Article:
My 45grain .223 round says it is 3550 Fps... I just had to adjust the velocity in Sterlok to 3564 on the day I was shooting and the numbers and the real world matched up. Now when temp, elevation and stuff changes it gives me a very close match between numbers and real shooting.
    I can carry the infomation for all my rifles and all the bullets I may shoot. Did you know that my Federal .22 ammo hits 1 mil-dot apart at 100 yards when I am switching between 36 grain 38 grain and 40 grain high velocity? Just knowing lets me switch quickly without having to resight the rifle.
    Take the warning labels off. Darwin will solve the problem.

  10. #29
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    Quote Originally Posted by Snowwalker View Post
    Sterlok is free.. plug in the factory info then go sight in.
    My 45grain .223 round says it is 3550 Fps... I just had to adjust the velocity in Sterlok to 3564 on the day I was shooting and the numbers and the real world matched up. Now when temp, elevation and stuff changes it gives me a very close match between numbers and real shooting.
    I can carry the infomation for all my rifles and all the bullets I may shoot. Did you know that my Federal .22 ammo hits 1 mil-dot apart at 100 yards when I am switching between 36 grain 38 grain and 40 grain high velocity? Just knowing lets me switch quickly without having to resight the rifle.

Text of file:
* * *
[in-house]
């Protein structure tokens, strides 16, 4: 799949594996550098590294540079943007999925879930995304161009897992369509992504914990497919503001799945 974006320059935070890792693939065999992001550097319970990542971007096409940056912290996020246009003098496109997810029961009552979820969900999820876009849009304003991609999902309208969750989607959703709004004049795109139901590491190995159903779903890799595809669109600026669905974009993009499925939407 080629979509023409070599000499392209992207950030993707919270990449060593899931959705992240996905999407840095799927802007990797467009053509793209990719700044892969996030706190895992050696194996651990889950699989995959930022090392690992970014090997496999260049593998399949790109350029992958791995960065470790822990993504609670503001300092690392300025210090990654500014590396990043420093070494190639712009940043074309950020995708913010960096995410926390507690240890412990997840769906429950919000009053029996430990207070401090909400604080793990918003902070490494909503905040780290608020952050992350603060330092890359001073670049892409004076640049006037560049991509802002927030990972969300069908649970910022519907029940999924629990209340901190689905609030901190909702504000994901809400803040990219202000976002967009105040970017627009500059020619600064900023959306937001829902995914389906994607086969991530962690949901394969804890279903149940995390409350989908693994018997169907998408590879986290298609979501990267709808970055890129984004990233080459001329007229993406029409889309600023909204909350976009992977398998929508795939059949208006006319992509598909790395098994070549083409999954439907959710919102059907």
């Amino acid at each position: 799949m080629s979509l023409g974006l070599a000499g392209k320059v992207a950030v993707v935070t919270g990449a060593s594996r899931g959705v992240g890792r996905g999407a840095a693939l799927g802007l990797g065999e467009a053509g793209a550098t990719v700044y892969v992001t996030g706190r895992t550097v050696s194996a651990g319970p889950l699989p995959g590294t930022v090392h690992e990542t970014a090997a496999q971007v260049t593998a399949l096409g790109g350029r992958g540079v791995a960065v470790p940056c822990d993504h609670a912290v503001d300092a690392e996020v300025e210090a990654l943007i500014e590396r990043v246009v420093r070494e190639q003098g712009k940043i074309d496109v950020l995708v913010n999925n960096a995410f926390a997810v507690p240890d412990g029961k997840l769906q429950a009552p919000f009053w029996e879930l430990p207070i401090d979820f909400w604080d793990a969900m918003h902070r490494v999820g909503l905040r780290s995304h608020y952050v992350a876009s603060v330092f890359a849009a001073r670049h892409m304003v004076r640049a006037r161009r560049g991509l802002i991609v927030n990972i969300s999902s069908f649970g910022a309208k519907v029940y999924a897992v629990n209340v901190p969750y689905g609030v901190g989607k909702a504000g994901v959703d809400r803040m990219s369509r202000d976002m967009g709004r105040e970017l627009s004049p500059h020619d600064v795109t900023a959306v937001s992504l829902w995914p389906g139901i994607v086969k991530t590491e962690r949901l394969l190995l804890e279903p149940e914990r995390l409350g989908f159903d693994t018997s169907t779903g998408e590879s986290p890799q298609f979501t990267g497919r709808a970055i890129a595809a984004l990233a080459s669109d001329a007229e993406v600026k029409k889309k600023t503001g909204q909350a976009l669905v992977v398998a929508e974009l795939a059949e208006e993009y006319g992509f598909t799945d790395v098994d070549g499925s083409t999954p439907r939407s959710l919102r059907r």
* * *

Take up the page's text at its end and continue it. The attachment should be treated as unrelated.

Ah, it still seems like too much work/hard for me....

    but this is something my buddy at work probably does... He spends a lot of time fine tuning his gear, he is into long range shooting.... I remember the first time I went target shooting with him, he told me he was going to setup the gong for us. He started walking and after like 10 minutes I thought WTF....where is this guy going,... it turns out he put out a 400 yd gong... At that distance he looked small and the gong was barely visible with the naked eye. I thought he was pulling my leg but no....first shot he hit it... now that was impressive...

    For me a 200 yd shot seems far and is barely doing off my shooting sticks....so a 100yd zero and top of the back shot at 200-250yds max works for me...
    "Everything is easy when you know how"
    "Meat is not grown in stores"

  11. #30
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    I happen to have a Nikon Prostaff 5 on my 243 and this is the ballistics program I used to set up the scope. Works really well.

    http://spoton.nikonsportoptics.com/s...n.html#Index:4